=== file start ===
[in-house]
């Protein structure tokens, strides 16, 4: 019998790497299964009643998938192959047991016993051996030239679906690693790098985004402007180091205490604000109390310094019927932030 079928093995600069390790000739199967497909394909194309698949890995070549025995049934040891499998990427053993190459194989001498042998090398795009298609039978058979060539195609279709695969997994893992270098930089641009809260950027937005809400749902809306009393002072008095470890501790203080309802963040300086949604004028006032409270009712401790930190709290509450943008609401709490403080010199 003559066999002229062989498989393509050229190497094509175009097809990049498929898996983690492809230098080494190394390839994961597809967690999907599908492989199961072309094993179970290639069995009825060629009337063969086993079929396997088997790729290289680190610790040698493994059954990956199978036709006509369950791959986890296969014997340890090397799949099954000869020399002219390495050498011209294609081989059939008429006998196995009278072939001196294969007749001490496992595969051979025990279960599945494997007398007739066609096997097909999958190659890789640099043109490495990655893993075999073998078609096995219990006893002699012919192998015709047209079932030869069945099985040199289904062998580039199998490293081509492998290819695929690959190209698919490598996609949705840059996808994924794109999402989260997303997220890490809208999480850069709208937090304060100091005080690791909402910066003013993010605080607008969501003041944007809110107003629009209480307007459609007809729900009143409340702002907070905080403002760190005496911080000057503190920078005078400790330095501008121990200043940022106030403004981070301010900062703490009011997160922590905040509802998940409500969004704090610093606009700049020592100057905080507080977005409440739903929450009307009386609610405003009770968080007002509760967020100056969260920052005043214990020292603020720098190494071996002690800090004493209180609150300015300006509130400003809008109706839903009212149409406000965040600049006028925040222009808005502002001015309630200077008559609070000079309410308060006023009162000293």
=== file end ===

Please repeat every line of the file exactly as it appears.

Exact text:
[in-house]
């Protein structure tokens, strides 16, 4: 019998790497299964009643998938192959047991016993051996030239679906690693790098985004402007180091205490604000109390310094019927932030 079928093995600069390790000739199967497909394909194309698949890995070549025995049934040891499998990427053993190459194989001498042998090398795009298609039978058979060539195609279709695969997994893992270098930089641009809260950027937005809400749902809306009393002072008095470890501790203080309802963040300086949604004028006032409270009712401790930190709290509450943008609401709490403080010199 003559066999002229062989498989393509050229190497094509175009097809990049498929898996983690492809230098080494190394390839994961597809967690999907599908492989199961072309094993179970290639069995009825060629009337063969086993079929396997088997790729290289680190610790040698493994059954990956199978036709006509369950791959986890296969014997340890090397799949099954000869020399002219390495050498011209294609081989059939008429006998196995009278072939001196294969007749001490496992595969051979025990279960599945494997007398007739066609096997097909999958190659890789640099043109490495990655893993075999073998078609096995219990006893002699012919192998015709047209079932030869069945099985040199289904062998580039199998490293081509492998290819695929690959190209698919490598996609949705840059996808994924794109999402989260997303997220890490809208999480850069709208937090304060100091005080690791909402910066003013993010605080607008969501003041944007809110107003629009209480307007459609007809729900009143409340702002907070905080403002760190005496911080000057503190920078005078400790330095501008121990200043940022106030403004981070301010900062703490009011997160922590905040509802998940409500969004704090610093606009700049020592100057905080507080977005409440739903929450009307009386609610405003009770968080007002509760967020100056969260920052005043214990020292603020720098190494071996002690800090004493209180609150300015300006509130400003809008109706839903009212149409406000965040600049006028925040222009808005502002001015309630200077008559609070000079309410308060006023009162000293």